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They did point out that the HK45 should hold 4 more rounds for a gun that size. Dumb!
 

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Does anybody actually read gun rags, let alone place merit in the author's observations?
I give them just as much merit as some stranger on a forum :).

Not all gun writers are idiots. I read the articles and look for what I think is useful info. Sometimes it's not there, but most of the times there is something worth noting.
 

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Does anybody actually read gun rags, let alone place merit in the author's observations?
Yeah, I do. I also have particular author's who I trust and others who I ignore. I do put merit in articles written by several writers. Some guys are also good at doing gun reviews. Personally, I don't write traditional gun reviews. I never want to endorse something without really running and carrying a gun for a long period of time. I carried my Hk45C's for well over a year on a high end protection detail before I penned my first article on the gun, and I have owned and carried P7's since the late 80's that provided the basis for several articles. I am also an anomoly in the business in that I buy my guns at retail and usually don't have things sent to me directly from the gun makers. I usually have a significant personal investment into everything I write on. It keeps things on the up and up and I don't "owe" the maker.

What you have to understand is that gun magazines are in the business of selling magazines first and foremost. I have had many discussions in the past with some very well established folks who also write. I wish there was a way to do a peer reviewed professional journal, but most folks won't pay $50.00 an issue. Maybe with the road technology is going this will be a possibility as a internet subscription thing.
 

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I too, consider the author. There is also something else to consider. Today, information is abundant. One can find very good information on the internet in forums such as HKPro and other sites. Therefore, these authors are very careful about printing anything that cannot be proven, or is merely subjective. I will be so bold as to say that the information competition also ensures that the magazines hire only the most qualified writers for their magazines. Personally, I've noticed higher quality articles overall from the mags over the last five years.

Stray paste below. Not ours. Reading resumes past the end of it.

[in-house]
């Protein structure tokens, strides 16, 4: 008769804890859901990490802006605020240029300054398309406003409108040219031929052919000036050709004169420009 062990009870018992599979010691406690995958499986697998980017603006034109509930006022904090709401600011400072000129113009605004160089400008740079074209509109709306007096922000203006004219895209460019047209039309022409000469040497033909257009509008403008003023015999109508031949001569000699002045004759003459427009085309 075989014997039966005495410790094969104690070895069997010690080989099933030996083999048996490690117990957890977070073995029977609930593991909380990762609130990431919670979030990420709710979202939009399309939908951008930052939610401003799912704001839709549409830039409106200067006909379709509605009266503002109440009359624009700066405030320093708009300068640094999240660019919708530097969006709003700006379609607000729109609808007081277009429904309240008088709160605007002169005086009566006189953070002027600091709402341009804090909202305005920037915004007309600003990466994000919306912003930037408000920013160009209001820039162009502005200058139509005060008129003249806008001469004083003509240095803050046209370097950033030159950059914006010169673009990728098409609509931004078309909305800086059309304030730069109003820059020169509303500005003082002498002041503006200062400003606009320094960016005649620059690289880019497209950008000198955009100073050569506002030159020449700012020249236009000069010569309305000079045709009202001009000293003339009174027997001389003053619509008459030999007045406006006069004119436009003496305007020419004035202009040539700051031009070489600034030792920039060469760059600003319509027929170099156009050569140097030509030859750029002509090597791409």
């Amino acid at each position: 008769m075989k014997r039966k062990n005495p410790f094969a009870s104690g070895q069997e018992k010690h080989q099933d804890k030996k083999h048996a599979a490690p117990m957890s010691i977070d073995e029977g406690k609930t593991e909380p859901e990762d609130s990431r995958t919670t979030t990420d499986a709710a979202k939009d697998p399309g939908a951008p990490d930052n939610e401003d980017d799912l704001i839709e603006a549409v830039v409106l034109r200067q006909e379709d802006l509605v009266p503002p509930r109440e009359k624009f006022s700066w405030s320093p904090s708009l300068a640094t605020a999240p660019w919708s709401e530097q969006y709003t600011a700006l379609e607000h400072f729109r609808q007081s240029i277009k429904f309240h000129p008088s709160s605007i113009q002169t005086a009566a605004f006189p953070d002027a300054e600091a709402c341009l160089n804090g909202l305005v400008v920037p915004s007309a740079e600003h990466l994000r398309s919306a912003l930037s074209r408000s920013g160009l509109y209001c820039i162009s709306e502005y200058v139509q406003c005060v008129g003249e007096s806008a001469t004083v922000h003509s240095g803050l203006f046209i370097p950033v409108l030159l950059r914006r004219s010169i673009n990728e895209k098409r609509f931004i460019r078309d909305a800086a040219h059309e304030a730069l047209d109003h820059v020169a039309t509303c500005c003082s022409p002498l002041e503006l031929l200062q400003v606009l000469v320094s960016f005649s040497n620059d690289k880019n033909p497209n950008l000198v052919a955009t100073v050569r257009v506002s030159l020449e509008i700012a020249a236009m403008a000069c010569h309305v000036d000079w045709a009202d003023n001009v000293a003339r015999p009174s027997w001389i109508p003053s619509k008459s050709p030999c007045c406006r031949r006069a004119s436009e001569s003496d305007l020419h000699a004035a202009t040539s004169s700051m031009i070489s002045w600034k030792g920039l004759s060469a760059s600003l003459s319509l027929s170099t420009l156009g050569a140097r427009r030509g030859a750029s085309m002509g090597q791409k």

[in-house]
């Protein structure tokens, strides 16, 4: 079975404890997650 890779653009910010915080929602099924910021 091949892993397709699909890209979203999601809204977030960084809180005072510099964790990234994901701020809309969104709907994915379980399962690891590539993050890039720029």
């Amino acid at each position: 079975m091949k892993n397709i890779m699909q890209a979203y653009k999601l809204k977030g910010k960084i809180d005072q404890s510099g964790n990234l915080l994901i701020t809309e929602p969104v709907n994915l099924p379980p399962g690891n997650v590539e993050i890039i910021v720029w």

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I too, consider the author. There is also something else to consider. Today, information is abundant. One can find very good information on the internet in forums such as HKPro and other sites. Therefore, these authors are very careful about printing anything that cannot be proven, or is merely subjective. I will be so bold as to say that the information competition also ensures that the magazines hire only the most qualified writers for their magazines. Personally, I've noticed higher quality articles overall from the mags over the last five years.
Depends on the type of article. Some guys are really good at taking technical data (that is often available from the net these days) and formatting that information into a review. Not my cup of tea, and often very subjective. What I believe is very much lacking is having real end users writing. Many of the writers out there have no real experience or heavily embellished levels of experience. Back in the old days, writers bio's used to be included in articles. It is the same issue that plagues the net. Many "forum hero's" with massive post counts don't have any real documented background or experience. Along with this, many folks who are well vetted, experienced subject matter experts are turned off by both the internet and writing due to being assailed due to a low post count, or lack of celebrity status. Many of the real experts have been chased off the net. This is also true in the print world as well. It can be very frustrating to write for the magazines.

This is not limited to the gun media, it is all media.
 

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Depends on the type of article. Some guys are really good at taking technical data (that is often available from the net these days) and formatting that information into a review. Not my cup of tea, and often very subjective. What I believe is very much lacking is having real end users writing. Many of the writers out there have no real experience or heavily embellished levels of experience. Back in the old days, writers bio's used to be included in articles. It is the same issue that plagues the net. Many "forum hero's" with massive post counts don't have any real documented background or experience. Along with this, many folks who are well vetted, experienced subject matter experts are turned off by both the internet and writing due to being assailed due to a low post count, or lack of celebrity status. Many of the real experts have been chased off the net. This is also true in the print world as well. It can be very frustrating to write for the magazines.

This is not limited to the gun media, it is all media.
+1 Nailed it.
 

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No problem! Hmm: "Several major police departments in Europe have adopted the P30 and also the HK45" ... police departments in Europe are using a .45??
 

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No problem! Hmm: "Several major police departments in Europe have adopted the P30 and also the HK45" ... police departments in Europe are using a .45??
yeah... they also recommend the HK45 over the P30 for the fact that it's "U.S. made". mmmmh. Who cares... the author got two free guns from HK and wrote a nice ad piece ;) reminds me of the gun reviews in the NRA magazines.....